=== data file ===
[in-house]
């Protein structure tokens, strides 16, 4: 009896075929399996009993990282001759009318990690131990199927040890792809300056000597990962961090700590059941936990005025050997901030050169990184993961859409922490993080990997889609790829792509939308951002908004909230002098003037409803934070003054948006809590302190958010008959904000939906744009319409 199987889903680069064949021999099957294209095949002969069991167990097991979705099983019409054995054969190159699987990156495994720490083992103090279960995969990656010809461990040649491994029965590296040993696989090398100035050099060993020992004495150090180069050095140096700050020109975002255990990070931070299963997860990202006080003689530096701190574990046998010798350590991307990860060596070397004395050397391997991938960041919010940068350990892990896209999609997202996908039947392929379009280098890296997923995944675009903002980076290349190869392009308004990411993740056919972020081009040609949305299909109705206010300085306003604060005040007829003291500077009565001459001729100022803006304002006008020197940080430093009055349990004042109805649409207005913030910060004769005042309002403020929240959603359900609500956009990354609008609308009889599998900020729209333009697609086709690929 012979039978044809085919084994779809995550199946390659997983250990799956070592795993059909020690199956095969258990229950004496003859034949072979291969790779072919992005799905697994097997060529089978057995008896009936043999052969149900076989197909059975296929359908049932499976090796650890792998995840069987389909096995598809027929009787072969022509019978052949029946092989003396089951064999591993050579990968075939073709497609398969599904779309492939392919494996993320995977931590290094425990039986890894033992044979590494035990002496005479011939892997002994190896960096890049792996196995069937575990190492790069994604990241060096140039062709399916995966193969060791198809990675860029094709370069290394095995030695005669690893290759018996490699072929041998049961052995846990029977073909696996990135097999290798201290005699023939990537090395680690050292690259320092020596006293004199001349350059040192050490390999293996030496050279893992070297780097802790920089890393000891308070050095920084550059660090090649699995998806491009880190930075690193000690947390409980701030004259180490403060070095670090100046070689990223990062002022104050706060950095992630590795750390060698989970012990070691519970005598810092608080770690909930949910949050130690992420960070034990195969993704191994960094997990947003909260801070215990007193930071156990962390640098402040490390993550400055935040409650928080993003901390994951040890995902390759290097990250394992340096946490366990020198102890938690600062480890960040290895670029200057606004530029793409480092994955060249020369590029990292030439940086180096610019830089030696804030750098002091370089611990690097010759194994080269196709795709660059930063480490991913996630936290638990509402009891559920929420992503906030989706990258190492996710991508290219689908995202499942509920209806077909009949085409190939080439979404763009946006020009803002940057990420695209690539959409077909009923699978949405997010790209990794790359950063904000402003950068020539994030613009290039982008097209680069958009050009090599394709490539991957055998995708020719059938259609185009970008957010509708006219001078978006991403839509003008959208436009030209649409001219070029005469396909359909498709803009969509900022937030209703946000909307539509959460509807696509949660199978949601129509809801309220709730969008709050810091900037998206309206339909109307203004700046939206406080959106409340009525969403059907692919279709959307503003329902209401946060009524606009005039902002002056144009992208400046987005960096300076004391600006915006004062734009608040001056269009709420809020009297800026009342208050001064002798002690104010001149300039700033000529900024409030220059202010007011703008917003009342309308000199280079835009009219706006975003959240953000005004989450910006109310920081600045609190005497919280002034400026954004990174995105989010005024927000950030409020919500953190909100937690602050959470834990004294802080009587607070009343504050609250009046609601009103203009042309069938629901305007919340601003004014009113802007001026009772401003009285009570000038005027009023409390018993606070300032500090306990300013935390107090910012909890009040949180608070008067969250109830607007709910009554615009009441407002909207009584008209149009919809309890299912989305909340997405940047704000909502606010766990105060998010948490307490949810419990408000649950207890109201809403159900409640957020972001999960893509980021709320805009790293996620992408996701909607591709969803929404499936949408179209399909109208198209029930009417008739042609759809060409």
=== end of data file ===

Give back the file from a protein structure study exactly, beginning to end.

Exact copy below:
[in-house]
């Protein structure tokens, strides 16, 4: 009896075929399996009993990282001759009318990690131990199927040890792809300056000597990962961090700590059941936990005025050997901030050169990184993961859409922490993080990997889609790829792509939308951002908004909230002098003037409803934070003054948006809590302190958010008959904000939906744009319409 199987889903680069064949021999099957294209095949002969069991167990097991979705099983019409054995054969190159699987990156495994720490083992103090279960995969990656010809461990040649491994029965590296040993696989090398100035050099060993020992004495150090180069050095140096700050020109975002255990990070931070299963997860990202006080003689530096701190574990046998010798350590991307990860060596070397004395050397391997991938960041919010940068350990892990896209999609997202996908039947392929379009280098890296997923995944675009903002980076290349190869392009308004990411993740056919972020081009040609949305299909109705206010300085306003604060005040007829003291500077009565001459001729100022803006304002006008020197940080430093009055349990004042109805649409207005913030910060004769005042309002403020929240959603359900609500956009990354609008609308009889599998900020729209333009697609086709690929 012979039978044809085919084994779809995550199946390659997983250990799956070592795993059909020690199956095969258990229950004496003859034949072979291969790779072919992005799905697994097997060529089978057995008896009936043999052969149900076989197909059975296929359908049932499976090796650890792998995840069987389909096995598809027929009787072969022509019978052949029946092989003396089951064999591993050579990968075939073709497609398969599904779309492939392919494996993320995977931590290094425990039986890894033992044979590494035990002496005479011939892997002994190896960096890049792996196995069937575990190492790069994604990241060096140039062709399916995966193969060791198809990675860029094709370069290394095995030695005669690893290759018996490699072929041998049961052995846990029977073909696996990135097999290798201290005699023939990537090395680690050292690259320092020596006293004199001349350059040192050490390999293996030496050279893992070297780097802790920089890393000891308070050095920084550059660090090649699995998806491009880190930075690193000690947390409980701030004259180490403060070095670090100046070689990223990062002022104050706060950095992630590795750390060698989970012990070691519970005598810092608080770690909930949910949050130690992420960070034990195969993704191994960094997990947003909260801070215990007193930071156990962390640098402040490390993550400055935040409650928080993003901390994951040890995902390759290097990250394992340096946490366990020198102890938690600062480890960040290895670029200057606004530029793409480092994955060249020369590029990292030439940086180096610019830089030696804030750098002091370089611990690097010759194994080269196709795709660059930063480490991913996630936290638990509402009891559920929420992503906030989706990258190492996710991508290219689908995202499942509920209806077909009949085409190939080439979404763009946006020009803002940057990420695209690539959409077909009923699978949405997010790209990794790359950063904000402003950068020539994030613009290039982008097209680069958009050009090599394709490539991957055998995708020719059938259609185009970008957010509708006219001078978006991403839509003008959208436009030209649409001219070029005469396909359909498709803009969509900022937030209703946000909307539509959460509807696509949660199978949601129509809801309220709730969008709050810091900037998206309206339909109307203004700046939206406080959106409340009525969403059907692919279709959307503003329902209401946060009524606009005039902002002056144009992208400046987005960096300076004391600006915006004062734009608040001056269009709420809020009297800026009342208050001064002798002690104010001149300039700033000529900024409030220059202010007011703008917003009342309308000199280079835009009219706006975003959240953000005004989450910006109310920081600045609190005497919280002034400026954004990174995105989010005024927000950030409020919500953190909100937690602050959470834990004294802080009587607070009343504050609250009046609601009103203009042309069938629901305007919340601003004014009113802007001026009772401003009285009570000038005027009023409390018993606070300032500090306990300013935390107090910012909890009040949180608070008067969250109830607007709910009554615009009441407002909207009584008209149009919809309890299912989305909340997405940047704000909502606010766990105060998010948490307490949810419990408000649950207890109201809403159900409640957020972001999960893509980021709320805009790293996620992408996701909607591709969803929404499936949408179209399909109208198209029930009417008739042609759809060409």